The basis of a coral reef is calcium carbonate. Calcium carbonate is a precipitate only in slightly basic environments such as marine waters, and when placed in a more acidic environment, starts to dissolve. So naturally, one would think that the acidification of the ocean would be a crucial problem for the coral reefs. However, so far, the acidity of the ocean has decreased by only .1 pH unit. What would happen if marine pH were to decrease even more? By studying volcano fissures on the ocean floor, scientists were able to see the answer to this question firsthand. These fissures released CO2 into the water and consequently lowered the water pH by .4 units, causing temporary ocean acidification. In such an environment, nearby coral reefs were completely unable to grow and function, becoming completely crippled and lifeless.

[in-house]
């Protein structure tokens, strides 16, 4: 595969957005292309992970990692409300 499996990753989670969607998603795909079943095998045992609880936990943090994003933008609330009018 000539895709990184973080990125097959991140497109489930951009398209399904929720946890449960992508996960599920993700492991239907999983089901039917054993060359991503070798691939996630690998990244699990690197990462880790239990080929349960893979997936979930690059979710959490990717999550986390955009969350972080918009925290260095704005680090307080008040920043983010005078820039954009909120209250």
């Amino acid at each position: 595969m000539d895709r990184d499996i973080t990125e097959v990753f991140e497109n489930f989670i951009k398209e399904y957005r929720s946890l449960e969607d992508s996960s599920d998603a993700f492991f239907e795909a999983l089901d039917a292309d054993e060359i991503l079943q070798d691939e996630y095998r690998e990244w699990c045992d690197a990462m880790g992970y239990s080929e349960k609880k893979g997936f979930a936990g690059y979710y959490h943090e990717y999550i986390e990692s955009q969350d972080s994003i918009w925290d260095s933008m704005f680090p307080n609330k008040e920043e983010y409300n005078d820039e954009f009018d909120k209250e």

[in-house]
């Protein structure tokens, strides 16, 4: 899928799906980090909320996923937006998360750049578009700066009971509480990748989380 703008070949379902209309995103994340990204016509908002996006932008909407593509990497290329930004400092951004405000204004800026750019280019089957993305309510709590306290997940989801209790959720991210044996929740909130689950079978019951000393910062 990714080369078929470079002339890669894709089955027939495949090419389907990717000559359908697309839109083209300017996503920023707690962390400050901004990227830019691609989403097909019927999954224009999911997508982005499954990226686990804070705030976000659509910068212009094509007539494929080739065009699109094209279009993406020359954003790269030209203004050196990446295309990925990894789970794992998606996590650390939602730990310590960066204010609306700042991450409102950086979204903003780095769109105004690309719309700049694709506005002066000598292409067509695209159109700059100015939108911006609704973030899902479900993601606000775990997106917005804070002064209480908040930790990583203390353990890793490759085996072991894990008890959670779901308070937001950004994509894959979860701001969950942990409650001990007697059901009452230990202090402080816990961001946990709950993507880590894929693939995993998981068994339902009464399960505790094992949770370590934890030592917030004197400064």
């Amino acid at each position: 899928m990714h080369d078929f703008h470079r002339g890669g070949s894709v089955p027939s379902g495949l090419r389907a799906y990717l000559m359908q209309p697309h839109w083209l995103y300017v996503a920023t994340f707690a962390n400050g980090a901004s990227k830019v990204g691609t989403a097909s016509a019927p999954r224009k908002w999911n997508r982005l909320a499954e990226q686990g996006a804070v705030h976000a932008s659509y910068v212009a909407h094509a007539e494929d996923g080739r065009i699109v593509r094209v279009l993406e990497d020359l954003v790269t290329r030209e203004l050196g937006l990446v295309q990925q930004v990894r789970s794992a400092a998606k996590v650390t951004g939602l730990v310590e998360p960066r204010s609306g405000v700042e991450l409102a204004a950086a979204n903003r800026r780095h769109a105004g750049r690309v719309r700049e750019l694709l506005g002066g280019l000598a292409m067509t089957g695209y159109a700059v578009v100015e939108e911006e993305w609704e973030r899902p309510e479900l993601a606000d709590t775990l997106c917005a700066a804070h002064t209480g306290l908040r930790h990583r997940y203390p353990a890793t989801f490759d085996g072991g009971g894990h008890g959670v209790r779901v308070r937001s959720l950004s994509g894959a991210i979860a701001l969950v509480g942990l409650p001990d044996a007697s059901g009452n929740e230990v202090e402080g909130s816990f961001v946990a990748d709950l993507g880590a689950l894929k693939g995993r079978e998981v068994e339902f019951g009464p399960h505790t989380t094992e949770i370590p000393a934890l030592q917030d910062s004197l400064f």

In this scenario, healthy reefs that were less affected by the volcano fissures were eventually able to supply the underdeveloped coral reefs with calcifying macroalgae (or reef builders) and bring them back to a standard degree of vitality. However, what would happen if acidification prevailed throughout the entire ocean? Coral reefs would have no “back-up” reefs to save them. The continued acidification of the ocean will definitely have a disastrous effect on the world’s reefs, slowing disabling this beautiful yet delicate ecosystem until its complete decline.
Ball, Kieran. “Ocean Acidification Threatens Coral Reefs.” Earthtimes.com. Earth oooooTimes, 30 May 2011. Web. 03 Sept. 2011. <http://www.earthtimes.org/nature/ocean-acidification-threatens-coral-oooooreefs/936/>.
“Damage to World’s Coral Reefs Threatens Tourism.” USAToday.com. USAToday, 11 oooooJune 2006. Web. 03 Sept. 2011. <http://www.usatoday.com/travel/destinations/2006-11-06-coral-oooooreefs_x.htm>.
Ocean Acidification: A National Strategy to Meet the Challenges of a Changing Ocean. Washington, D.C.: National Academies, 2010. Print.